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Vripack discusses the award-winning V20 Class of solar-powered boats

Vripack discusses the award-winning V20 Class of solar-powered boats

Dutch design studio Vripack has exclusively discussed with Boat International the class of solar powered boats it has created for the Solar1 Monte-Carlo Cup.

In its capacity as technical partner of Solar1, Vripack built the V20 Class of boats, which recently won an environmental award from the Union Internationale Motonautique, which is the international governing body of power boating based in Monaco. The boats will compete alongside the A-Class and Open Class, while Vripack lend support and expertise to all teams.

‘We know solar powered boats from solar powered races in Holland, and we know the founder of the company, Sergei Dobroserdov,’ says Jeroen Droogsma, lead designer at Vripack. ‘Together with him and the Monaco Yacht Club we were looking to set up something in Monaco – which would like to develop itself as a yachting capital, and doesn’t have anything like this. We are hoping to create a thrilling, Red Bull Air Race kind of event, attractive to an audience.’

The Cup will run from the new Norman Foster-designed clubhouse of the Yacht Club de Monaco and hosted by club president Prince Albert II. Teams from around the world will compete in boats powered by the sun, under one of three class categories based on differing technical specifications, solar panels and crew. The races will comprise slalom, fleet and sprint races in front of Port Hercules and in Larvotto Bay.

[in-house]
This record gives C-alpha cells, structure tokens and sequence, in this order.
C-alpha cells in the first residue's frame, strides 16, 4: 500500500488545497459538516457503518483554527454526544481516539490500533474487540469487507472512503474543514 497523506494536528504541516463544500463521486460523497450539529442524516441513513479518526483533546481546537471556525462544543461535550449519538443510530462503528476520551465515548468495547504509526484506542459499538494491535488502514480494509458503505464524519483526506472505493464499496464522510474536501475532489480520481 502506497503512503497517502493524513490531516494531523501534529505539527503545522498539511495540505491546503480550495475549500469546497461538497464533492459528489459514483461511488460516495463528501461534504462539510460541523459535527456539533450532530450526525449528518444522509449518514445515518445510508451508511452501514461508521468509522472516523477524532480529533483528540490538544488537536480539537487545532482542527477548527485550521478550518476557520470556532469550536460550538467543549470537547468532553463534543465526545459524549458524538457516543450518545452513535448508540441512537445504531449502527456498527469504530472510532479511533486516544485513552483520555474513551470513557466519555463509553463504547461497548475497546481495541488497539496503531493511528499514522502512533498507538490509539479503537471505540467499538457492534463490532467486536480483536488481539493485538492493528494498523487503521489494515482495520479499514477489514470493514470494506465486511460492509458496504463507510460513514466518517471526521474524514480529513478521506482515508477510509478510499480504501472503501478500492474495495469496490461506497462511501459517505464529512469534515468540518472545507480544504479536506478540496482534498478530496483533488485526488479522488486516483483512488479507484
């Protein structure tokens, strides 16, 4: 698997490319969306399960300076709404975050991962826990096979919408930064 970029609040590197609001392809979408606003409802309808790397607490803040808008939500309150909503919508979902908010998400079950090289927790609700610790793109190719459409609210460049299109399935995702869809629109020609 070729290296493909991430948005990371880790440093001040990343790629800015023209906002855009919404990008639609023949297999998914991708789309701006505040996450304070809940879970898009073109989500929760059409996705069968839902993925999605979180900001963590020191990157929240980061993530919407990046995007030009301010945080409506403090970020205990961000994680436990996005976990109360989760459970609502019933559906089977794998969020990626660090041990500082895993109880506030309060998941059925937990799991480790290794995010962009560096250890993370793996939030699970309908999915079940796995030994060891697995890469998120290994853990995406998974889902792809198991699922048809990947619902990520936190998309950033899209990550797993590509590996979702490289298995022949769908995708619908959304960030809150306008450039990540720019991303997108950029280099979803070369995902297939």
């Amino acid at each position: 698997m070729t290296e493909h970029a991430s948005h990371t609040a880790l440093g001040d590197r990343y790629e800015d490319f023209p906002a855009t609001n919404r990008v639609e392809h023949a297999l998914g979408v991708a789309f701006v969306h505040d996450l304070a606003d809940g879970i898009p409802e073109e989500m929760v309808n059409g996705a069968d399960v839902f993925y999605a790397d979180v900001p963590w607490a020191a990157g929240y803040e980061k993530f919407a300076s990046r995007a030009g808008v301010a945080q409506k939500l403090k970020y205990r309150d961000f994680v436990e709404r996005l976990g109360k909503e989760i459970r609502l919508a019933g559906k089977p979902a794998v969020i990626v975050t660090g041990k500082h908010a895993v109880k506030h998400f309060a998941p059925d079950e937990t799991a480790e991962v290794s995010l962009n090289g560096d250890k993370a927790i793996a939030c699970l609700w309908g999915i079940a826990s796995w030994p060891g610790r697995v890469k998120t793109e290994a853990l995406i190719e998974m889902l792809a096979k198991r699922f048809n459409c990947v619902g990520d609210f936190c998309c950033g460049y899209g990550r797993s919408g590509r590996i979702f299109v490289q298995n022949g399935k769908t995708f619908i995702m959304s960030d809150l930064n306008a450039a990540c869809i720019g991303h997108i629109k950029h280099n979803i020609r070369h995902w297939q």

The V20 is a 6m foiling class, with boats designed to fly above the water, promising the kind of thrilling spectator sport seen in last year’s America’s Cup final. V20 is also a standard class, meaning characteristics such as engines, solar panels and weight limits must be the same on all boats. Teams can get the edge on their rivals using the freedoms within the class, such as propeller design, as well as by honing their tactics. But the V20 Class has also been carefully calculated to foster inclusiveness and develop knowledge levels.

‘We tried to keep the required budget low, to make it possible for schools to compete,’ says Droogsma. ‘So for example with the solar panels we tried to get the lightest panels for the best price. It’s really a balance between price, weight and efficiency.’

‘Making V20 a standard class also means that each year the class boats will be the same (rather than designing totally different boats). So teams will each year improve their knowledge of the design and so also bring the knowledge level of the class to a higher level generally.’

The hull of the second V20 Class boat is almost ready and the electric components will be assembled in two or three weeks. Vripack will test their designs in a solar-powered race in Friesland, the Netherlands, two weeks before the inaugural Solar1 Monte-Carlo Cup brings futuristic yacht racing to Monaco this summer on 10-12 July.

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